Constructing Your First Pipe - As I Have Experienced
Walter L. De Visser, Sr.
Black River Cigar
Constructing a pipe can be both a fulfilling, rewarding experience
and a disappointing project depending on what you wish to do
with the finished pipe. Almost any home constructed pipe can
be smoked with great delight. We just hope the finished product
meets our preconceived ideas of a successful project.
Tools of the Trade
Let us first discuss the equipment required in the shop or
workroom. One of the most important machines for making pipes
is the Dremel (or equivalent) rotary tool and a small collection
of tools and fittings. You can use the Dremel, or as I shall
call it, rotary tool as it comes from the factory
or you can add the flexible shaft attachment for a little extra
cost and do away with the problem of holding the tool itself.
I have my rotary tool suspended above my workbench and use the
flexible shaft attachment. It is smaller, fits my hand better,
and allows better control of the tool bits or sanding spools.
The bits, sanding spools, and buffing components will be the
most used with the sanding spools being the most important. The
medium or fine grits in the 5/16 and 1/2 inch spool size fits
the bill for most applications.
The next tool you will most likely need, at least to do it
my way, is the 1 inch wide belt sander with a small 6 inch disc
sander on one end. I have a Dremel but there are others that
will do the same thing. Mine has a 30 inch belt that is easy
to change and the belts are cheap. I get them from the flea market
for about a dollar apiece but they are available at most hardware
stores and even Wal-Mart. The price of belts goes up to about
four dollars or so if purchased there. Either way, you can get
a lot of life from a belt. Use a little coarser grit of perhaps
150 or even 100. The fine grit works well but does have a shorter
life than the coarser grits. I use this to remove large amounts
of wood fast and to do the rough out of the pipe. I use the disc
sander to square up sides and sometimes to remove stock fast
also. I have a shop vac I hook to a manifold system of PVC pipe
that allows me to connect the sander to the vacuum to remove
a good portion of the dust that is all over the shop but that
I don't want to kick up in my face.
A drill press is really required for the drilling of the smoke
hole and the tobacco hole. I also use it to square the shank
end and to drill the mortise. In fact I also use it to finish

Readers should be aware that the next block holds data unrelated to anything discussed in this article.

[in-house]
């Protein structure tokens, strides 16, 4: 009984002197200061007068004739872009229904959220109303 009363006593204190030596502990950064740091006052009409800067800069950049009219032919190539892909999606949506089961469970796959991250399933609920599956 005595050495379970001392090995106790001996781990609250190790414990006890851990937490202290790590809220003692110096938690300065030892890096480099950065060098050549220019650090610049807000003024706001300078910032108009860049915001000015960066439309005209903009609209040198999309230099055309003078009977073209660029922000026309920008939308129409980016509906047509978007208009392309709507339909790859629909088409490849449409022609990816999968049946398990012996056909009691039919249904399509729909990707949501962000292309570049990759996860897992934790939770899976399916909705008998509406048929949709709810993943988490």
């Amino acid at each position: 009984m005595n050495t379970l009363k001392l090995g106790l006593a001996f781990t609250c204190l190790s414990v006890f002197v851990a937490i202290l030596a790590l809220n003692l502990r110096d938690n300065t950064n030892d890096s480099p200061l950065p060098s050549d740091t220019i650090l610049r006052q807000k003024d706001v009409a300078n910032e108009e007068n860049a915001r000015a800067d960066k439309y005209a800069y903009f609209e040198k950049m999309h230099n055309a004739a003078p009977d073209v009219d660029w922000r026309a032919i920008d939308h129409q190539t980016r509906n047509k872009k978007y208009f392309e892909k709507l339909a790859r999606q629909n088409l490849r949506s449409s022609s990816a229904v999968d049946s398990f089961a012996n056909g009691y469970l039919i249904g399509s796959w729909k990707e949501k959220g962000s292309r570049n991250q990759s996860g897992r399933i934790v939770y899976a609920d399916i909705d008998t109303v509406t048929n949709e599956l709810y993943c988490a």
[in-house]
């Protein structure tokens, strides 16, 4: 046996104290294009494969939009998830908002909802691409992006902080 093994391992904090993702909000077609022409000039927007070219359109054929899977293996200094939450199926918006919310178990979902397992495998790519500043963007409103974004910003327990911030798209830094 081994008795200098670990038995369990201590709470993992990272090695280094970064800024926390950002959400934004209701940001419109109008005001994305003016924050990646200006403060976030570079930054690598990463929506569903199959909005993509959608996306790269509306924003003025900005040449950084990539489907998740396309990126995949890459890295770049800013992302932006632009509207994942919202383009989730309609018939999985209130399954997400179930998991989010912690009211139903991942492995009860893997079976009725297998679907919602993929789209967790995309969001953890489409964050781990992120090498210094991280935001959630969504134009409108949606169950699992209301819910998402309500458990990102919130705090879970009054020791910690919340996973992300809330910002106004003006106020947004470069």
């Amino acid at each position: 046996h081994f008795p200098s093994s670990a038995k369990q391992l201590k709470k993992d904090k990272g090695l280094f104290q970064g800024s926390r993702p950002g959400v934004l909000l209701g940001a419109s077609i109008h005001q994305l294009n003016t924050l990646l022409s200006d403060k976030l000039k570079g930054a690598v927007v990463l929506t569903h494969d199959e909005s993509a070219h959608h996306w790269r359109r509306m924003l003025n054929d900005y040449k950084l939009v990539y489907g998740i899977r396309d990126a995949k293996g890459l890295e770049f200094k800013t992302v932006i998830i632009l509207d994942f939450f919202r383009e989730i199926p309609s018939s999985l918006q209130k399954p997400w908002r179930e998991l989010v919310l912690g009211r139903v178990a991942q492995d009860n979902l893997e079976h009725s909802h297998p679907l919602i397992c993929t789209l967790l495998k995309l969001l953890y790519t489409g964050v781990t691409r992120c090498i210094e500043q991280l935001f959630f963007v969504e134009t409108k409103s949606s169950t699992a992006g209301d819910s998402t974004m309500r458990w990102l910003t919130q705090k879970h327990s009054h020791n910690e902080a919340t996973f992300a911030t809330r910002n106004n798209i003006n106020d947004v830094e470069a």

the tenon end of the stem. A nice tool to have with the drill
press is a drill press vise. I have made many pipes without one
but they do make it a bit easier to hold the stummel when drilling
the holes. You can in fact, make the tenon without the drill
press but the result is either very careful work with sandpaper
or a poorly fitted tenon. I have done both and the result with
the drill press is by far the better way to go. If you do not
have a drill press a jig for drilling can be constructed as shown
in the STEMCO-PIMO book although I have not attempted it that
way. If you have a metal working engine lathe, you may not require
a drill press, but it is a pretty expensive way to go if you
do not know for sure you will like the hobby.
When purchasing a drill press for pipes, assuming you don't
have one just waiting to be used, be sure the stroke of the quill
is at least several inches long. I purchased a small drill press
that won't allow me to use regular length bits and still get
the stroke I require on normal stummels. The table is too close
to the chuck and using the base is all right except it is too
far away and requires a spacer. So think about it before purchasing
a new drill press.
You will need only a few bits. I use a 3/16 for the smoke
hole and a 3/4 spade bit that I modified for the tobacco hole.
I was a tool maker in another life. You can also purchase from
STEMCO-PIMO, a tobacco hole kit of three sizes. Not a bad idea
if you are not at least an amateur tool maker. Additionally,
their tenon tool and mortise tool are perfect. The cost of the
tenon turning tool is a bit high at around sixty dollars but
it really is a time and frustration saver. The mortise tool is
also nearly a must have. It drills the mortise and squares the
shank so the stem fits square. I made several pipes without this
timesaver and always found there was a visual crack between the
stem and the shank. No matter how hard I attempted to make it
square, it always seemed to be off. Only after I purchased the
mortise tool did I have perfect fits. It is well worth the money.
Now for the saws. If you have a well supplied wood shop you
will likely have all the saws you need. For a long time I made
do with a decent scroll saw and you can too. I since have acquired
a three wheel bandsaw which works much better. If you have a
scroll saw available, it will work fine. Make sure you have rather
coarse teeth in your blade as you will have to be cutting through
a couple of inches of briar and that is a big enough job without
trying to do the job with a fine toothed blade. You can do without
the saw all together if you don't mind a lot of extra sanding
dust. On the other hand, you could use a hand saw, a dovetail
saw, a coping saw and even a table saw. The Bandsaw is by far